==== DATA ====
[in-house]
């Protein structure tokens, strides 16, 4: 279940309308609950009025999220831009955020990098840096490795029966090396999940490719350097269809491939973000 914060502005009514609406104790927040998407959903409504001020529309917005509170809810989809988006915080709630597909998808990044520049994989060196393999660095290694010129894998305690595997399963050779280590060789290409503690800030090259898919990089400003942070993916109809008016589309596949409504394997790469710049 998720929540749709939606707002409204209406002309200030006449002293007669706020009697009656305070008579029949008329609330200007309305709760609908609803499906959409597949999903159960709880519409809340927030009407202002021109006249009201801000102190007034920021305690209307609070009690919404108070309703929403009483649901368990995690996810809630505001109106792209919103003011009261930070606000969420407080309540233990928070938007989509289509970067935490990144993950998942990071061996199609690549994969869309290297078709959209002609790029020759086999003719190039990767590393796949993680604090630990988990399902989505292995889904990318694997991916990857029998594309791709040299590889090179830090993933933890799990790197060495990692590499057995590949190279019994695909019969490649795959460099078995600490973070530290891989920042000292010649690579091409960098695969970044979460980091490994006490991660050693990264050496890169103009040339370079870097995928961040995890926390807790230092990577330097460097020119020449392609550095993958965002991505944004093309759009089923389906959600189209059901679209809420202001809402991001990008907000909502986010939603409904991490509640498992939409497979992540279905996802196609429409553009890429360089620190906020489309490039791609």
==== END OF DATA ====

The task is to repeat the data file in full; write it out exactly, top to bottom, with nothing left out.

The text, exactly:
[in-house]
């Protein structure tokens, strides 16, 4: 279940309308609950009025999220831009955020990098840096490795029966090396999940490719350097269809491939973000 914060502005009514609406104790927040998407959903409504001020529309917005509170809810989809988006915080709630597909998808990044520049994989060196393999660095290694010129894998305690595997399963050779280590060789290409503690800030090259898919990089400003942070993916109809008016589309596949409504394997790469710049 998720929540749709939606707002409204209406002309200030006449002293007669706020009697009656305070008579029949008329609330200007309305709760609908609803499906959409597949999903159960709880519409809340927030009407202002021109006249009201801000102190007034920021305690209307609070009690919404108070309703929403009483649901368990995690996810809630505001109106792209919103003011009261930070606000969420407080309540233990928070938007989509289509970067935490990144993950998942990071061996199609690549994969869309290297078709959209002609790029020759086999003719190039990767590393796949993680604090630990988990399902989505292995889904990318694997991916990857029998594309791709040299590889090179830090993933933890799990790197060495990692590499057995590949190279019994695909019969490649795959460099078995600490973070530290891989920042000292010649690579091409960098695969970044979460980091490994006490991660050693990264050496890169103009040339370079870097995928961040995890926390807790230092990577330097460097020119020449392609550095993958965002991505944004093309759009089923389906959600189209059901679209809420202001809402991001990008907000909502986010939603409904991490509640498992939409497979992540279905996802196609429409553009890429360089620190906020489309490039791609």